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          • Originally posted by jlvfr View Post

            He can't do that. Putin can't admit any kind of defeat. From the start he's toting the "destroy nazi ukraine and keep sacred Crimea safe". Anything short of this is an outright defeat for him. If he does, he's dead, politically and maybe even in reality. The ultranationalists who never forgive him; he'd survive only if he did a Hitler-SA/Stalin-purge like move: physically wipe out those around him. Only severall of these have their own private armies, Wagner being just one of them.
            Firstly, he's the dictator, that means he gets to set the narrative (within certain broad limits). Part of the 'plus' for Putin in terms of maintaining power is that he's largely succeeded until now in isolating his power base Moscow and St Petersberg from most of the negative impacts of the war. He's kept conscription in both regions to a bare minimum, instead milking non ethnic Russian regions for the vast majority of his conscripts and has made every endeavor to keep the shops filled with goods and the good times rolling in both cities.

            Secondly, as far as the ultra nationalists go for all of their media presence they have relatively little real military power. For example, for all of the attention it gets in western media Wagner 'military forces' are in fact totally dependent on Putin's patronage for survival. Not only do they depend on Moscow for the provision of both recruits and equipment but also Russia's internal security services vastly outnumber all of the current mercenary units in both firepower & manpower combined!
            Last edited by Monash; 03 Feb 23,, 23:32.
            If you are emotionally invested in 'believing' something is true you have lost the ability to tell if it is true.

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            • Originally posted by TopHatter View Post
              This FDP party, what's their stature in Switzerland? Are they a small minority just looking for headlines?
              FDP in Switzerland (like in Germany) is a liberal, i.e. pro-business capitalist party. The party mostly stands for a "slim state". They currently hold two of the seven cabinet posts, and have been part of the inter-party Swiss government continuously since 1848 (!).


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              • Originally posted by S2 View Post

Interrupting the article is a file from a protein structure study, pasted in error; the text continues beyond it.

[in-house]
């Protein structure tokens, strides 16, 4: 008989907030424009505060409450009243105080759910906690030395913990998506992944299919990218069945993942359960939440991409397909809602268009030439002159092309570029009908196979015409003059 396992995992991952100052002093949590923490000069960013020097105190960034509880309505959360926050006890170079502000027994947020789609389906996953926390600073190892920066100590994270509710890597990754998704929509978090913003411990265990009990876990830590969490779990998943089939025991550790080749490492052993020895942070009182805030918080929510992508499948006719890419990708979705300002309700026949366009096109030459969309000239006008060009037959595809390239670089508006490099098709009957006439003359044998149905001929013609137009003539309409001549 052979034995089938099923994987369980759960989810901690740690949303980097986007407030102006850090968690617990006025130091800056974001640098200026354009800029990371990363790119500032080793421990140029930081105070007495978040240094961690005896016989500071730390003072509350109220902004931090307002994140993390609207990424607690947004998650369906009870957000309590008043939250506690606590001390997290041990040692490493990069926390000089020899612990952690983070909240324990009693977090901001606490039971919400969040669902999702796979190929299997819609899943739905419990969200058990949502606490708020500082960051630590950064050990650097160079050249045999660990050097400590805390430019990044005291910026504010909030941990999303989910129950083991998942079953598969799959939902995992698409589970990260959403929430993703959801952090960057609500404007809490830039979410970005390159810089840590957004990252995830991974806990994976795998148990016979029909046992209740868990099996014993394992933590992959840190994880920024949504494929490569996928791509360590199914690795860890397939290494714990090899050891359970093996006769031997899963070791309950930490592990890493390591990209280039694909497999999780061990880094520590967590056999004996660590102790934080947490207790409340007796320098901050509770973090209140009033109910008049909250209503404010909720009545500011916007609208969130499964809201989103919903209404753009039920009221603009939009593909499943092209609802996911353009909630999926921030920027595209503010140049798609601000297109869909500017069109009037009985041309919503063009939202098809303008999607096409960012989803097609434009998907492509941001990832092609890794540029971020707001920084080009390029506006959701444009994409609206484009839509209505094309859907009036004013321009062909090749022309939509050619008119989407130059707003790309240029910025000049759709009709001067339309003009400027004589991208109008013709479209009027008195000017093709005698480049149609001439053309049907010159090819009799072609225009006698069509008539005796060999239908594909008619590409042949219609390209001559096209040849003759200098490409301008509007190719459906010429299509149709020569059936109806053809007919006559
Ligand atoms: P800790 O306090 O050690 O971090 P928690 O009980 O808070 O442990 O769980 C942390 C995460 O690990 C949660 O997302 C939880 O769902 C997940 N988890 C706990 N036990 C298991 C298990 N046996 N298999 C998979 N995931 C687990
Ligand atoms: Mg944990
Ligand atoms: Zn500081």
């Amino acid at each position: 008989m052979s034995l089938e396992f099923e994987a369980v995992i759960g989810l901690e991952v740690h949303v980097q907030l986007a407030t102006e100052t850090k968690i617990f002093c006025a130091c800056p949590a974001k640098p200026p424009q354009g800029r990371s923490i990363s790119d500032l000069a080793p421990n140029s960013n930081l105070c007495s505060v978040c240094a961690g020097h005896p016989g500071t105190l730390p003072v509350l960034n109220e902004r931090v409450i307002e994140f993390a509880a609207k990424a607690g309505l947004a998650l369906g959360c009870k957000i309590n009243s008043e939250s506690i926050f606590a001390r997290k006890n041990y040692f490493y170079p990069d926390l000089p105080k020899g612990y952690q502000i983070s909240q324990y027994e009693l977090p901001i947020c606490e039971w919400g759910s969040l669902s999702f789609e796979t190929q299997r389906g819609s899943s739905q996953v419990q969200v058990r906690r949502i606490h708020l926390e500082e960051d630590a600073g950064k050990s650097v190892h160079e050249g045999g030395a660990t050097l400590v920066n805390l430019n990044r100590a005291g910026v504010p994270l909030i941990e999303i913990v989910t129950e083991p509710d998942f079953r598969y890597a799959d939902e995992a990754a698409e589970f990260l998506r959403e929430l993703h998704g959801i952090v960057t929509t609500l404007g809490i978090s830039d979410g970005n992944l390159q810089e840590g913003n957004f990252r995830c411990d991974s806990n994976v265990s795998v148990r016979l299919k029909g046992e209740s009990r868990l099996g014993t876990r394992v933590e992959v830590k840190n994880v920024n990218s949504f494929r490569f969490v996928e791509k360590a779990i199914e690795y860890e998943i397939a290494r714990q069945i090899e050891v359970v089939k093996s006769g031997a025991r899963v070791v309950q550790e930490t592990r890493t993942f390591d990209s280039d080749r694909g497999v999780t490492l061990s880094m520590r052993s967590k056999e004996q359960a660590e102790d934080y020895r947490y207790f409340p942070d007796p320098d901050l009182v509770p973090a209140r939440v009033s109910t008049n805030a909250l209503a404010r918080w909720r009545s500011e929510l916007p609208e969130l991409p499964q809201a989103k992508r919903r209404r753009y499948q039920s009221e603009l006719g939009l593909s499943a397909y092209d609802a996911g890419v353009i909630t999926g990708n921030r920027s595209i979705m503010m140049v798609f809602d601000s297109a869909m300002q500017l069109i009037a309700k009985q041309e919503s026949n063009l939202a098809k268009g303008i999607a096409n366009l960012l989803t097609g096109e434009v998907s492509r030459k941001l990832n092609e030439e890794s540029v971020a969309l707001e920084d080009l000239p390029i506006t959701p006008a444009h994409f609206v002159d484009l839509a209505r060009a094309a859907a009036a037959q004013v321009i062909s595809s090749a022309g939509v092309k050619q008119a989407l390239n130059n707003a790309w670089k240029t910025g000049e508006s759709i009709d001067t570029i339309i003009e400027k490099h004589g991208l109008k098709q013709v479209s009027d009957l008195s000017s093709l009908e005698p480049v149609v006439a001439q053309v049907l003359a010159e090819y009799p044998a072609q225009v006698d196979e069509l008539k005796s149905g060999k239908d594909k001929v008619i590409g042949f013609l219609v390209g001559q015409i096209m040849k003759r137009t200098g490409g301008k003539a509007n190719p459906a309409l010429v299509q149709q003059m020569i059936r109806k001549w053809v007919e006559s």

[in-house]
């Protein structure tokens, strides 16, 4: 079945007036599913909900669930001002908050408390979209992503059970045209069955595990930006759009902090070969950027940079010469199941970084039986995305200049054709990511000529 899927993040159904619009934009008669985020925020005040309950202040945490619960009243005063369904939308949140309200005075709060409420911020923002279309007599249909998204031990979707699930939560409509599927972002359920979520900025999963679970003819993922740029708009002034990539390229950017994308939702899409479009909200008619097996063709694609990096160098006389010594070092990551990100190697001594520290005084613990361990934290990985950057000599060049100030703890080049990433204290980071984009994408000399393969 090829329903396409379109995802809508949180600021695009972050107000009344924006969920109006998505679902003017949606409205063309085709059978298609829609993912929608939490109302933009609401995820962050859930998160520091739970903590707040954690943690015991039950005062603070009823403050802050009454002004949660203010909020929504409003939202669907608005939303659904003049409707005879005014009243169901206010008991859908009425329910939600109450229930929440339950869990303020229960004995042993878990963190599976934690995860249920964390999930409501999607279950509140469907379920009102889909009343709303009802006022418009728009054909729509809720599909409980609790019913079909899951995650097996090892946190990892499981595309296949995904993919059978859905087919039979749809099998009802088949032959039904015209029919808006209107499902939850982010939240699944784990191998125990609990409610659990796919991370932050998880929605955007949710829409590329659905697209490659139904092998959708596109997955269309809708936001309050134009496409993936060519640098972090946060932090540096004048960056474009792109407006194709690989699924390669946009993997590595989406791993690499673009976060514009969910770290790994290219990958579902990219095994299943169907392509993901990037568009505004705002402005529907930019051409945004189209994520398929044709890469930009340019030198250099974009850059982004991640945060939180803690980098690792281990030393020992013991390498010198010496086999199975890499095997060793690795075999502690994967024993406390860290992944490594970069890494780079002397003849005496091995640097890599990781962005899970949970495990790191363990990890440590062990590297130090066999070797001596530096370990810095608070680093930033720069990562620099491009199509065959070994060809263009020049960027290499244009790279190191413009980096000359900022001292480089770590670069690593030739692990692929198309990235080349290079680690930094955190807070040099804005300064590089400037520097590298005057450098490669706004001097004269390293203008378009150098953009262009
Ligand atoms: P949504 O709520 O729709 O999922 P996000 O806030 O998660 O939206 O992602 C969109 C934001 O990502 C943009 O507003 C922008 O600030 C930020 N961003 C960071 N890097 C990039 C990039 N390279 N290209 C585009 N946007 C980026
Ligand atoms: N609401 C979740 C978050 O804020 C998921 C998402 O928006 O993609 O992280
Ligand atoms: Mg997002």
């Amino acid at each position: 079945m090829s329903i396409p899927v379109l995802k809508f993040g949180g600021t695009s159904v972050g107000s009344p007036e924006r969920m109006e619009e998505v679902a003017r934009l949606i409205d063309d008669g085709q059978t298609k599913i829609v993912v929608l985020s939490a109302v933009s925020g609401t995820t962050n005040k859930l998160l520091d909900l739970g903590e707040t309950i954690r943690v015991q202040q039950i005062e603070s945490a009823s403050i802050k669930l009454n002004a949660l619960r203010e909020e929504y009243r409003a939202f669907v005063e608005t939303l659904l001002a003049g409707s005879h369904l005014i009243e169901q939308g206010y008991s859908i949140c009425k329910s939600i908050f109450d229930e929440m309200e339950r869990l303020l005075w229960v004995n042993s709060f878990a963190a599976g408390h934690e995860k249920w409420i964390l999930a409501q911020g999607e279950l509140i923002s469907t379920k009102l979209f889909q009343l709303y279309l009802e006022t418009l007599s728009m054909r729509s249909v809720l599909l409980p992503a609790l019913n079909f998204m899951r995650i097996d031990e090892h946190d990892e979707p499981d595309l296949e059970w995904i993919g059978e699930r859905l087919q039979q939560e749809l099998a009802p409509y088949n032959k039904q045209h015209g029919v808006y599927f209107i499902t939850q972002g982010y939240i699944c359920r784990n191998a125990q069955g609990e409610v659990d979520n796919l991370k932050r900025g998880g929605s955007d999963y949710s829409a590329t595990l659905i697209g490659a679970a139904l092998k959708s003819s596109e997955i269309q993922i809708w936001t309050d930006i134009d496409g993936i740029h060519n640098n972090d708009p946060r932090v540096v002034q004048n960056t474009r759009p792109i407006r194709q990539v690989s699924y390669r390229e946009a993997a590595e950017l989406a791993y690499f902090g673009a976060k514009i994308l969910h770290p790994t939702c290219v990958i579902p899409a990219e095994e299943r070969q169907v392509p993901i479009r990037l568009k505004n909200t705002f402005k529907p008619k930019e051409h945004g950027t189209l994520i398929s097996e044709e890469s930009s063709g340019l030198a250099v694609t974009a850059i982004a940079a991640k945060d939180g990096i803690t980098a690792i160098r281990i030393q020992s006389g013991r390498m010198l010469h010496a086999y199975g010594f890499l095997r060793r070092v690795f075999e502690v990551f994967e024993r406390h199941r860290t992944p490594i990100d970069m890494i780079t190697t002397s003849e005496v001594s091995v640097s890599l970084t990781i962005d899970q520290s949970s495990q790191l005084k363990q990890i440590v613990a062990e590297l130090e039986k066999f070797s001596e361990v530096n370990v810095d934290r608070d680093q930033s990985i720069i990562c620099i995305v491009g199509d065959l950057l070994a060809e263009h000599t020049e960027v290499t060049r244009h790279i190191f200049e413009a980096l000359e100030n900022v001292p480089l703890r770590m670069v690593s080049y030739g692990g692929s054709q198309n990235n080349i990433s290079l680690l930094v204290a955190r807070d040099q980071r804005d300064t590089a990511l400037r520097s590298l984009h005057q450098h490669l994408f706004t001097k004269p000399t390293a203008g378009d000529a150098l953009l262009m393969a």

Joe,

                "...I also know that, given the stakes, they probably have to play their cards closer to the vest than we'd like..."

                I'd argue all the more reason to determine and clearly state our policy. What stakes? When I hear or read that, I immediately presume the ol' lingering like a bad cold "escalation". The best way to end all that is to make plain that all systems non-nuclear are VERY MUCH in play and that we're DESPERATELY exploring how to make available anything we equip our forces with to fight Russians.
                Just as frustrated as you are, a bit more on that below.

                Originally posted by S2 View Post
                "...Yes, that is hyperbole, but that's what they sound like..."

                Well, I find both to be prudent and reasonable men not prone to hyperbole so, I guess, we disagree. I find their questions not far removed from MY questions and they've both far more insight to the internal machinations of the big green machine and, for Gates, our highest level policy processes.

                Add Barry McCaffrey to your list-

                “One battalion of M1 tanks is inconsequential on the battlefield,” says McCaffrey. “They need an armored division in fairly short order before the spring, and we could do that and in fairly short order.”

                No hyperbole there. He clearly uttered a full armored division's equipment (maybe he meant sending the whole 24th Mech-lock, stock and barrel, to the fight. That'd be cool. AR might even volunteer).
                The hyperbole was mine, not theirs. None of those men had suggested a couple modern armored corps and a couple wings of F-16s for Ukraine. That was me summarizing, in hyperbole and off-the-cuff, what they were saying could be sent to Ukraine "in short order".

                Most of what all three of of them have said is self-evident: Yes, One battalion of M1 tanks is inconsequential on the battlefield. Yes, they need an armored division in fairly short order before the spring.

                Absolutely. I don't dispute that for one second.

                It's the "we could do that and in fairly short order" that I question, specifically: Where is this division of exportable M1 Abrams going to come from, in such short order?

                We're not going to send them U.S. stocks in a matter of days or even weeks. There's too much classified equipment on them, starting with the DU composite armor, to send to a foreign country, "in short order".

                Originally posted by S2 View Post
                "...And that's not 'NOTHING...'"

                Nor was it remotely enough to deter. Still, after nearly 12 months of active combat, isn't enough to fully defend.
                Like I said, nothing the United States could realistically do was going to deter Putin.

                It was enough to throw the Russian Army back from Kyiv with massive losses. Only a multi-corps NATO force was going to be enough to keep Russia out of all of Ukrainian territory.

                Originally posted by S2 View Post